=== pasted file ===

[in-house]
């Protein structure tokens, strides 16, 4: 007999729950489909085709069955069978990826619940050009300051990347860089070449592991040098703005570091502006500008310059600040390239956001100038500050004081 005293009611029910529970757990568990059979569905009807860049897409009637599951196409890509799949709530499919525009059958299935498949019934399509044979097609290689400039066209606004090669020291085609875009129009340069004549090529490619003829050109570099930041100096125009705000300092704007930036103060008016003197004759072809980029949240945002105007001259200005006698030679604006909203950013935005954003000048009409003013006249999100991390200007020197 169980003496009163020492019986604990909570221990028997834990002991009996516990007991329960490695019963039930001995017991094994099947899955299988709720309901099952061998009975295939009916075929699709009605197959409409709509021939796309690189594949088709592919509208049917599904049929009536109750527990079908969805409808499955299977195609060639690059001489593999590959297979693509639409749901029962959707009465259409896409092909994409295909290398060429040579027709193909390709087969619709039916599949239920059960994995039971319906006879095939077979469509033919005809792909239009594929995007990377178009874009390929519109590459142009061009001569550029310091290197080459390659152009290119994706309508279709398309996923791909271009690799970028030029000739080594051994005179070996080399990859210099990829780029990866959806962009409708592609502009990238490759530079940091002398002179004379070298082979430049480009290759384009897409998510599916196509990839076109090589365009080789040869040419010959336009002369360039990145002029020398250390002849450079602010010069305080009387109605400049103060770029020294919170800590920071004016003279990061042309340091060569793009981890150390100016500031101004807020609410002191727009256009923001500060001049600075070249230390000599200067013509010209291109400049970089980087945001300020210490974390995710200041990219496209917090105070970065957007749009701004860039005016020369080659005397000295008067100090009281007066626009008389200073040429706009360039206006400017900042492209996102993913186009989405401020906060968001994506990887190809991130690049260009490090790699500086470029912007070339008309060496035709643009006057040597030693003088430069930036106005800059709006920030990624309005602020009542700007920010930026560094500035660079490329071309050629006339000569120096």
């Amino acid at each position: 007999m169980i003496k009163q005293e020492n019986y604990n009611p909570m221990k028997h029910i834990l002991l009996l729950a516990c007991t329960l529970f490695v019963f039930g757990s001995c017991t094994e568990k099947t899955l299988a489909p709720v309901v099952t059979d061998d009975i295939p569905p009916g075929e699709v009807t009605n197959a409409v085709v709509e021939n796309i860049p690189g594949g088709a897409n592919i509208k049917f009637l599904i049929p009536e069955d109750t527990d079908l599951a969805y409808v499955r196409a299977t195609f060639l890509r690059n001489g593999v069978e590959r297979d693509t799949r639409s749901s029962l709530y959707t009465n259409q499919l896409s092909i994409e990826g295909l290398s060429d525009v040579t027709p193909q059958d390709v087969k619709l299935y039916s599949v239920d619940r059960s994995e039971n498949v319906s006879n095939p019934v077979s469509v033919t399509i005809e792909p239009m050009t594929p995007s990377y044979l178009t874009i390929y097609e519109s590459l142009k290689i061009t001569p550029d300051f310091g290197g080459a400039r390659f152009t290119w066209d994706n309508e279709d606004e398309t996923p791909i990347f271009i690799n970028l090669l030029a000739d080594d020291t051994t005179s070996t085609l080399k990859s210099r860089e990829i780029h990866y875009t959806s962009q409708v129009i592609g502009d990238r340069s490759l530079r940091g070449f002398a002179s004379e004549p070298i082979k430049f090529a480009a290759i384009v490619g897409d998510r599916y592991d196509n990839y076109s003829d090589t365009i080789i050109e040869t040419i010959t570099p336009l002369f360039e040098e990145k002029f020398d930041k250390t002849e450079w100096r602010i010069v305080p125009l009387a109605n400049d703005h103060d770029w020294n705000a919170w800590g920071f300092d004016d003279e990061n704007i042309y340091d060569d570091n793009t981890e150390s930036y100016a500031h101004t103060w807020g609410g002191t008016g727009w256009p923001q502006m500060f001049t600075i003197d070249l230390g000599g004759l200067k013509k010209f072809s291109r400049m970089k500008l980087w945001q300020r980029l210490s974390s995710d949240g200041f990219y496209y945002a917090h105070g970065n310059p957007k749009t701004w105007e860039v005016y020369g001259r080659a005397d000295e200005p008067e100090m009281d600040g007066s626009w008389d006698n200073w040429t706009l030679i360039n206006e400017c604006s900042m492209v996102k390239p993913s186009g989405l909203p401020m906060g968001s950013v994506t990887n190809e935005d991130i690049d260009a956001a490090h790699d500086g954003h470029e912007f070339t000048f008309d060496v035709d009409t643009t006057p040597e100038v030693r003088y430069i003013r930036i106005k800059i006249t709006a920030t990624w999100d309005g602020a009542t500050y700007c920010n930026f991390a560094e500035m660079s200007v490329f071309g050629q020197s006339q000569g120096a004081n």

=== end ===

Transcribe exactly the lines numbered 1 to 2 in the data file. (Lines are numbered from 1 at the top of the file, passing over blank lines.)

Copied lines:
[in-house]
């Protein structure tokens, strides 16, 4: 007999729950489909085709069955069978990826619940050009300051990347860089070449592991040098703005570091502006500008310059600040390239956001100038500050004081 005293009611029910529970757990568990059979569905009807860049897409009637599951196409890509799949709530499919525009059958299935498949019934399509044979097609290689400039066209606004090669020291085609875009129009340069004549090529490619003829050109570099930041100096125009705000300092704007930036103060008016003197004759072809980029949240945002105007001259200005006698030679604006909203950013935005954003000048009409003013006249999100991390200007020197 169980003496009163020492019986604990909570221990028997834990002991009996516990007991329960490695019963039930001995017991094994099947899955299988709720309901099952061998009975295939009916075929699709009605197959409409709509021939796309690189594949088709592919509208049917599904049929009536109750527990079908969805409808499955299977195609060639690059001489593999590959297979693509639409749901029962959707009465259409896409092909994409295909290398060429040579027709193909390709087969619709039916599949239920059960994995039971319906006879095939077979469509033919005809792909239009594929995007990377178009874009390929519109590459142009061009001569550029310091290197080459390659152009290119994706309508279709398309996923791909271009690799970028030029000739080594051994005179070996080399990859210099990829780029990866959806962009409708592609502009990238490759530079940091002398002179004379070298082979430049480009290759384009897409998510599916196509990839076109090589365009080789040869040419010959336009002369360039990145002029020398250390002849450079602010010069305080009387109605400049103060770029020294919170800590920071004016003279990061042309340091060569793009981890150390100016500031101004807020609410002191727009256009923001500060001049600075070249230390000599200067013509010209291109400049970089980087945001300020210490974390995710200041990219496209917090105070970065957007749009701004860039005016020369080659005397000295008067100090009281007066626009008389200073040429706009360039206006400017900042492209996102993913186009989405401020906060968001994506990887190809991130690049260009490090790699500086470029912007070339008309060496035709643009006057040597030693003088430069930036106005800059709006920030990624309005602020009542700007920010930026560094500035660079490329071309050629006339000569120096």